Joshua Rich
March 11, 2008 AT 04:00 AM EDT

It may not have done well enough to make any sort of box office history, but Roland Emmerich’s caveman adventure 10,000 BC easily beat out a weak field of rivals to finish at No. 1 for the weekend.

The prehistoric action flick grossed $35.7 million, according to Sunday’s estimates. On the positive side, 10,000 BC scored a strong $10,478 per-theater average — or, depending on how you look at the numbers, an average of $3,570 per year before Christ. (That’s also, like most of the rest of this week’s returns, almost exactly what I predicted. Woot!) Additionally, the film did more than two-and-a-half-times better than its next closest box office opponent.

But there is a substantial negative side here. For one thing, this bloated would-be blockbuster failed to have a blockbuster debut. It didn’t come close to breaking any records — on the weekend (remember 300‘s huge bow a year ago) or in Emmerich’s career (this film’s first-weekend total pales in comparison to the $85.8 mil opening for The Day After Tomorrow or even the $55.7 mil opening for Godzilla) — and it enjoyed only about the fifth-best March premiere ever. More troubling, though, is 10,000 BC‘s bad CinemaScore of C, coming from a crowd of mostly older men — a nearly certain sign that it will have trouble holding strong in the weeks to come. International box office figures have yet to be reported, but it’s clear that any hopes this film has of making a mint in the multiplex must focus abroad.

Way back at No. 2, Martin Lawrence and Raven-Symoné’s College Road Trip opened with a decent $14 mil, a total that’s a hair below expectations. Still, the G-rated family comedy earned a nice A- CinemaScore review (its crowd was mostly young women, no surprise), so it could hang around for a while. Holdovers Vantage Point (No. 3 with $7.5 mil) and Semi-Pro (which came in at No. 4 with a $5.8 mil gross on a steep 62 percent drop) were next. And the well-reviewed London heist thriller The Bank Job rounded out the top five with a bloody-okay $5.7 mil deposit.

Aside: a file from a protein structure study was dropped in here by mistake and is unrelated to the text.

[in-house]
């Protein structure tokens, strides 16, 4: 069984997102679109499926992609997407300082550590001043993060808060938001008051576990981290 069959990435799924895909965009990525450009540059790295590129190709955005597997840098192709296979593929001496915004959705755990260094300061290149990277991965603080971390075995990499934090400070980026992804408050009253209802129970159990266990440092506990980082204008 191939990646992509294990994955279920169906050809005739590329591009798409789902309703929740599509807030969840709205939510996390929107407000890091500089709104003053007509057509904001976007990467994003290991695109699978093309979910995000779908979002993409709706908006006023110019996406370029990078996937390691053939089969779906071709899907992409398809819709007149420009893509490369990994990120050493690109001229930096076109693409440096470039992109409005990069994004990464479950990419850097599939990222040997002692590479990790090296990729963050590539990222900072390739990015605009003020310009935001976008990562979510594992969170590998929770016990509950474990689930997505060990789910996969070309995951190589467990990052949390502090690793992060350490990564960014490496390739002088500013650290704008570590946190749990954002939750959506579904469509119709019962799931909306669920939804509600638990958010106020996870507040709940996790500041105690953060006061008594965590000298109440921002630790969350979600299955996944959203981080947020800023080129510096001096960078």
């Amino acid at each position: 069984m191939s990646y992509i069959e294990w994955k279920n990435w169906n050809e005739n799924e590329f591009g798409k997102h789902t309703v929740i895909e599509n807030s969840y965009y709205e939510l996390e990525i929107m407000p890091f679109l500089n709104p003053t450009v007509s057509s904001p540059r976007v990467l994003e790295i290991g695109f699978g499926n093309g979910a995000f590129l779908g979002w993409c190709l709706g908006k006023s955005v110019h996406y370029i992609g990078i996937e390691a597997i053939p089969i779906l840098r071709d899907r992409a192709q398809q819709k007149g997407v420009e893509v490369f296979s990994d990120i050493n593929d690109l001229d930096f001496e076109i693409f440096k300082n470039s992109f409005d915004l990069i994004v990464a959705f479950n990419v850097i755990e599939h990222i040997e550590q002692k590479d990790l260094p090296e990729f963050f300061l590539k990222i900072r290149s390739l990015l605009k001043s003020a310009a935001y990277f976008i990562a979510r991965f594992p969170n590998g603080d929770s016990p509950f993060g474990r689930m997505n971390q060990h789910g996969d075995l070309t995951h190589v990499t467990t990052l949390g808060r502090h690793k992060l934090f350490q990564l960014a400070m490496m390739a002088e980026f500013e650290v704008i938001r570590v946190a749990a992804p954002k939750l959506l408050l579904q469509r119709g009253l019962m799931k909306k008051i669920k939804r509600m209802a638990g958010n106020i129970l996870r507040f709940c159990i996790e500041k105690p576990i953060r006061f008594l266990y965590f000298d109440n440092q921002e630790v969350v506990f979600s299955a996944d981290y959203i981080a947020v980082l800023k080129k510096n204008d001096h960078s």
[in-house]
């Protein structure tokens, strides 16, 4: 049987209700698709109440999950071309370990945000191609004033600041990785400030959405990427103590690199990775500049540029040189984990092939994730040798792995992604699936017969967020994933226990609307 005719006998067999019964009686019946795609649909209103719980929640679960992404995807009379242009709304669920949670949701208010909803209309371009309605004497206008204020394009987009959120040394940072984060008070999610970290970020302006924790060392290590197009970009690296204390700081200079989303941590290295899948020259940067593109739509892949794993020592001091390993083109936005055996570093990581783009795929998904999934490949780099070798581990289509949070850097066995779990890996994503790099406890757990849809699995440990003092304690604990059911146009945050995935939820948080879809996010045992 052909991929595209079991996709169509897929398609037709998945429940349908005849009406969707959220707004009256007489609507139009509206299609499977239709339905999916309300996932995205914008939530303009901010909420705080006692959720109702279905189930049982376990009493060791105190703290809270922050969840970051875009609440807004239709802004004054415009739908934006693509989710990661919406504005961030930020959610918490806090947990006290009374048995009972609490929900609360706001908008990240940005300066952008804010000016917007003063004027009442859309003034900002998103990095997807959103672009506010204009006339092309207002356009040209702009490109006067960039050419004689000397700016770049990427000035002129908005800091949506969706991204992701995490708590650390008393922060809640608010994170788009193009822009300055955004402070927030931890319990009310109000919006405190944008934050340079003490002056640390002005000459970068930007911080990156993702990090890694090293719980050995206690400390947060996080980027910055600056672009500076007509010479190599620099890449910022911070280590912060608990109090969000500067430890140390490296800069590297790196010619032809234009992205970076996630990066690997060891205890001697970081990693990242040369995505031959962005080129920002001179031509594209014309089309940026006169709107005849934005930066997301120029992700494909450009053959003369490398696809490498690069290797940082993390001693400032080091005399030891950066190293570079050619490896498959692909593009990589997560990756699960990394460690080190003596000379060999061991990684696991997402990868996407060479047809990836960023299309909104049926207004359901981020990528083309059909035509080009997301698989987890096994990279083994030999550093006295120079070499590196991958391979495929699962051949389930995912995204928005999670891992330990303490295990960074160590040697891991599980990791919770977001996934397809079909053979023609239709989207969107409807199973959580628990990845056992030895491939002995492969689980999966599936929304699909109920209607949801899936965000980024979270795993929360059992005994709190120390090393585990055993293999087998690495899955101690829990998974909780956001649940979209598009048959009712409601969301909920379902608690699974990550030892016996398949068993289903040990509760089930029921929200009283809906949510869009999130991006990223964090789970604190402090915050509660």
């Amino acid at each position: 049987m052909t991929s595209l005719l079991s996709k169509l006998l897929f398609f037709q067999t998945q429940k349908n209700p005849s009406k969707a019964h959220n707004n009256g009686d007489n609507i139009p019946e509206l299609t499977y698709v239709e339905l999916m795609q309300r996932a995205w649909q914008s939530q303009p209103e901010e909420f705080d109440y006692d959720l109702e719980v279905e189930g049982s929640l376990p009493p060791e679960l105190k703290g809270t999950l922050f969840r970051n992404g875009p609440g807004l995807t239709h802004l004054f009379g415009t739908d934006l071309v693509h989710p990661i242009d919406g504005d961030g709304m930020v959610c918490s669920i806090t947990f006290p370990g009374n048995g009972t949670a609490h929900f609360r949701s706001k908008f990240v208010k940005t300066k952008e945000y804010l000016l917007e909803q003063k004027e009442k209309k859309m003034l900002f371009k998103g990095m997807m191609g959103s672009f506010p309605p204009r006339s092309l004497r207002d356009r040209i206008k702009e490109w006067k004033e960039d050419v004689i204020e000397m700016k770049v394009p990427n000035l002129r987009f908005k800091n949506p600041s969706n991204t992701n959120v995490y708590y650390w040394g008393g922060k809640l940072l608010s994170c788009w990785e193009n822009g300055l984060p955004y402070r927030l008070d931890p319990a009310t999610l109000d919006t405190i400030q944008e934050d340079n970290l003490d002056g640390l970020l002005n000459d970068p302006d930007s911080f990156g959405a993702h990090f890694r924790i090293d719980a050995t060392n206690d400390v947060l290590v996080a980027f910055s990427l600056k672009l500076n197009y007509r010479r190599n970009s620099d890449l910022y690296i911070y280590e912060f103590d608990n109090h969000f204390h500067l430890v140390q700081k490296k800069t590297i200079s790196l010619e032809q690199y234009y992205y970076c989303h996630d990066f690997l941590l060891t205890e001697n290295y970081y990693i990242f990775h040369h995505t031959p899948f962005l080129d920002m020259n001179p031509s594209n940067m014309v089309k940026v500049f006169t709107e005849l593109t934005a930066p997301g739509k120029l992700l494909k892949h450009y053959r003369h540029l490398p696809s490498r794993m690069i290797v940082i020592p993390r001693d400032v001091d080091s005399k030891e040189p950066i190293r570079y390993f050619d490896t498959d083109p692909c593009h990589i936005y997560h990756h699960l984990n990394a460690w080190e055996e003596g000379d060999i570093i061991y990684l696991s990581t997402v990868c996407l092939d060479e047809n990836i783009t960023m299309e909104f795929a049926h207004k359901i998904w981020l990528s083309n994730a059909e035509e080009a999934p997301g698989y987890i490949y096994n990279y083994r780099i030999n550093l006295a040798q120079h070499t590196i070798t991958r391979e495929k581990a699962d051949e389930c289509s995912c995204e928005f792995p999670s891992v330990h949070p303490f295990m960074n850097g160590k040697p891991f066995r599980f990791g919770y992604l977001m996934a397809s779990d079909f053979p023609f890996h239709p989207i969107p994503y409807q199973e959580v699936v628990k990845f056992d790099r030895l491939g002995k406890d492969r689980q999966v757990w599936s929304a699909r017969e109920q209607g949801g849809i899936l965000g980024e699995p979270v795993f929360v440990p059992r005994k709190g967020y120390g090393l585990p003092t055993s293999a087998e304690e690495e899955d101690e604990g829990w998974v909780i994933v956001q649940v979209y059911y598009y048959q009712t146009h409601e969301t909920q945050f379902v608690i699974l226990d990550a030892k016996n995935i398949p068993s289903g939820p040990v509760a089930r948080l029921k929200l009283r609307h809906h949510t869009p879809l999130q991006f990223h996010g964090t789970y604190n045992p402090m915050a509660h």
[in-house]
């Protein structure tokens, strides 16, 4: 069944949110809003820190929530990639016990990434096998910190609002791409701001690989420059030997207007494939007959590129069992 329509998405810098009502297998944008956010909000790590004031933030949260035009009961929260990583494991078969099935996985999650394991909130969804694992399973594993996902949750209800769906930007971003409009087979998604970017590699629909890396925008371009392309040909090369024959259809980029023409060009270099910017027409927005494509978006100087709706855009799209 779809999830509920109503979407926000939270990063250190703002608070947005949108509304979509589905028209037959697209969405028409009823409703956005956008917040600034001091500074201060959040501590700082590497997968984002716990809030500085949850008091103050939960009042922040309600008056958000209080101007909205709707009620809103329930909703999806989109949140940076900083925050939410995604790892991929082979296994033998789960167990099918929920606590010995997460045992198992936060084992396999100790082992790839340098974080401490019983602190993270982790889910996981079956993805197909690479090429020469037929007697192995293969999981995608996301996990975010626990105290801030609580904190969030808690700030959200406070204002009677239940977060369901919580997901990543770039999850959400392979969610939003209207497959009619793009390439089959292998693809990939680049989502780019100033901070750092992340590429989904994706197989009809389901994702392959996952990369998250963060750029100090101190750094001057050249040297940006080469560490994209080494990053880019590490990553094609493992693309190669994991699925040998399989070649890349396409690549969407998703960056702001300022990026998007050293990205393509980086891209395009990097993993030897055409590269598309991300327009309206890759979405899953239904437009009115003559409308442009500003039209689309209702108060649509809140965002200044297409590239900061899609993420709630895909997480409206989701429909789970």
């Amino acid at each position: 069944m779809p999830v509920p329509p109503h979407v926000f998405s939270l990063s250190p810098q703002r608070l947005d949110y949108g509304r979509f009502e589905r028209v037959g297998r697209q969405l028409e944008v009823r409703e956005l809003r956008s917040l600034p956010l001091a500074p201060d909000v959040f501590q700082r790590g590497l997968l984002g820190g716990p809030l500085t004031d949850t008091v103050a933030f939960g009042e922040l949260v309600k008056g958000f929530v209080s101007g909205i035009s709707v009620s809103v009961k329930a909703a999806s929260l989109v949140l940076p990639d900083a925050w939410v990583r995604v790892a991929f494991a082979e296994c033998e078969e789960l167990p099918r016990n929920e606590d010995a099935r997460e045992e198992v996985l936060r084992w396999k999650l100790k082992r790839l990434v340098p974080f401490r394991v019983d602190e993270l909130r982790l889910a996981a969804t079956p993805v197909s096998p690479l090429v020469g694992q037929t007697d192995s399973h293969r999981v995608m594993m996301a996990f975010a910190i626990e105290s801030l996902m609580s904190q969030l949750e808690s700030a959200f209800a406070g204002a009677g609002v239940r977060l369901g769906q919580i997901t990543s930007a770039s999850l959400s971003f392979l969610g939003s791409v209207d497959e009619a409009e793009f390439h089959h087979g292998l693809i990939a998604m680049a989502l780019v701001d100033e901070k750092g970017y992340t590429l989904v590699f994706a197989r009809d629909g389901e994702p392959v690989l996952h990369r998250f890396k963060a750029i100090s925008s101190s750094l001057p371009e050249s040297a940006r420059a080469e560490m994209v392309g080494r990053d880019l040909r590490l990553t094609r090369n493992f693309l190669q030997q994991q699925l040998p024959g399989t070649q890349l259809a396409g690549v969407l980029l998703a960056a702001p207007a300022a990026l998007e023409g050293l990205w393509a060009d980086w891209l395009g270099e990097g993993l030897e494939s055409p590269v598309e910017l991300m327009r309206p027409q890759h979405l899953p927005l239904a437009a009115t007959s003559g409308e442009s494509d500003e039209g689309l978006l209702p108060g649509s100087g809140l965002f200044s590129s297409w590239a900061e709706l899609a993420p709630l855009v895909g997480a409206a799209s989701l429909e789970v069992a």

Meanwhile, few of the weekend’s smaller openers banked much at all. Miss Pettigrew Lives for a Day (No. 11) chuckled up $2.5 mil in 535 locations, while the limited-release indies Married Life ($4,043 average in nine theaters) and Snow Angels ($7,000 average in two venues) were utter nonfactors.

Overall, the cumulative box office take was off more than 28 percent from 300‘s big frame a year ago, making this the fifth consecutive ”down” weekend of the season. Yep, on a day when we turned our clocks forward an hour, you can bet that there are a lot of people in Hollywood who wish that we could flip the calendar back a whole year.

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